The EmChart

Note: this article is very old!
As of 2022, most of this still applies, but REMs are a much easier unit to work with than EMs.

Converting pixels to EMs can be a pain so I created the EmChart pixels to EMs lookup table. I’ve been using it for several months and have been relying on it quite heavily. So finally getting around to posting it here.

EmChart screen shot

Using a relative unit such as EM is a great way to maintain the vertical rhythm of a web page when a user resizes text in their browser. But constantly reaching for a calculator to compute the correct EM value to use every time you need to is also a great way to drive yourself mad.

Let’s say you have an H3 that’s 24 pixels. It doesn’t matter how the font-size is set (pixels, EMs, percentages, etc). You can check the actual font-size in pixels using Firebug by checking “Show Computed Style” in the Options menu in the upper right corner of the CSS/Style panel while viewing in HTML mode.

You’ve checked the design comp and measured exactly 9 pixels of bottom margin under the H3 until the next element. Of course you can set the bottom-margin of the H3 to 9 pixels and move on. But that won’t scale when a user bumps up their text size in their browser and your vertical rhythm will crumble as the H3 grows in size but keeps the same 9 pixels of bottom margin.

The Formula

The formula for computing the EM multiplier is:

desired pixel size ÷ current pixel size = multiplier

So for the H3 example: 9 ÷ 24 = 0.375

The Chart

It’s a handy formula to memorize, but it’s still lame to punch it into a calculator dozens of times a day. I figured it couldn’t be too hard to loop through the formula in PHP or JavaScript to create a lookup chart. So I whipped it up in PHP then later changed it to JavaScript to keep it more portable. The EmChart places desired pixel size in the columns, and current pixel size in the rows.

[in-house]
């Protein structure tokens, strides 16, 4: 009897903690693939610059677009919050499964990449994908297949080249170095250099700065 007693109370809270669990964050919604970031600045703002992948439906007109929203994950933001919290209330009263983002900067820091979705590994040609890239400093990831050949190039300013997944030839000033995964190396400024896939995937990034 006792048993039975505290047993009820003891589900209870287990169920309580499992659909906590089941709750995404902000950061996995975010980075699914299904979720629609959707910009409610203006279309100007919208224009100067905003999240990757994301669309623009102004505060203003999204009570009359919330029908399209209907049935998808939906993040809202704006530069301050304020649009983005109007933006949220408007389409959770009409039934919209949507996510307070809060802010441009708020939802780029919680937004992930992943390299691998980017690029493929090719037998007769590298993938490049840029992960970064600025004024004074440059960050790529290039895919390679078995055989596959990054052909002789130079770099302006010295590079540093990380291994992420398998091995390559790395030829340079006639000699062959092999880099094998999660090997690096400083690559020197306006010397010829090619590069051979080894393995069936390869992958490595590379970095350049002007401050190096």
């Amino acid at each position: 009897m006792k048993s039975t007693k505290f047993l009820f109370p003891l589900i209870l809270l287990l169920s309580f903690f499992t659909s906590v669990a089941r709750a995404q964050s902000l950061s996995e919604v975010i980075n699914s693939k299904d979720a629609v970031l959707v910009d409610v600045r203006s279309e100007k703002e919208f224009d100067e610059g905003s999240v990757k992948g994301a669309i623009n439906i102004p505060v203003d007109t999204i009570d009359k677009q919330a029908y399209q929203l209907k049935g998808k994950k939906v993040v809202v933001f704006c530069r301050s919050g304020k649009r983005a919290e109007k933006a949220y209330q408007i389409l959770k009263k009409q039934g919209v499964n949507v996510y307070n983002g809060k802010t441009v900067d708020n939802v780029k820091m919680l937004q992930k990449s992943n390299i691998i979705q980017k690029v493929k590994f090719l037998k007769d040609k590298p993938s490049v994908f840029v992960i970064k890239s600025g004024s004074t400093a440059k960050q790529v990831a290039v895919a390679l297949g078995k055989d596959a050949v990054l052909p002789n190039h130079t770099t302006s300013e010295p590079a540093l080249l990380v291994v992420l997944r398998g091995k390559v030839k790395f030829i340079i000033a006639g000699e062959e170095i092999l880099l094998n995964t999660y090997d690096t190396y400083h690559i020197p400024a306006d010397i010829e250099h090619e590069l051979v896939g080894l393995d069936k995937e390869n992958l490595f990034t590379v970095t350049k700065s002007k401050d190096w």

Everyday Usage

I use the EmChart all the time when converting design comps to HTML/CSS templates – which is basically all day every day. I find it very useful for calculating bottom margins, line-heights (which are unitless, but the formula still applies), top margins, and top/bottom padding among other things. It’s also really handy for keeping nested relative font-sizes straight. The CSS and JavaScript is all included within the HTML page to keep it portable. I actually launch it as a standalone application using Fluid (Mac). Feel free to copy the source and use it as you’d like. But get in touch if you make any derivatives.

As I mentioned, it doesn’t matter how your current font-size is set. So this will work for you regardless of what font-size or unit is (or isn’t) set on the HTML element, BODY element, or any other element. You just need to know the effective pixel size of the current element you’re working with.


EmChart is enhanced by (but can be used without) the Unobtrusive Table Actions Script by Brian McAllister.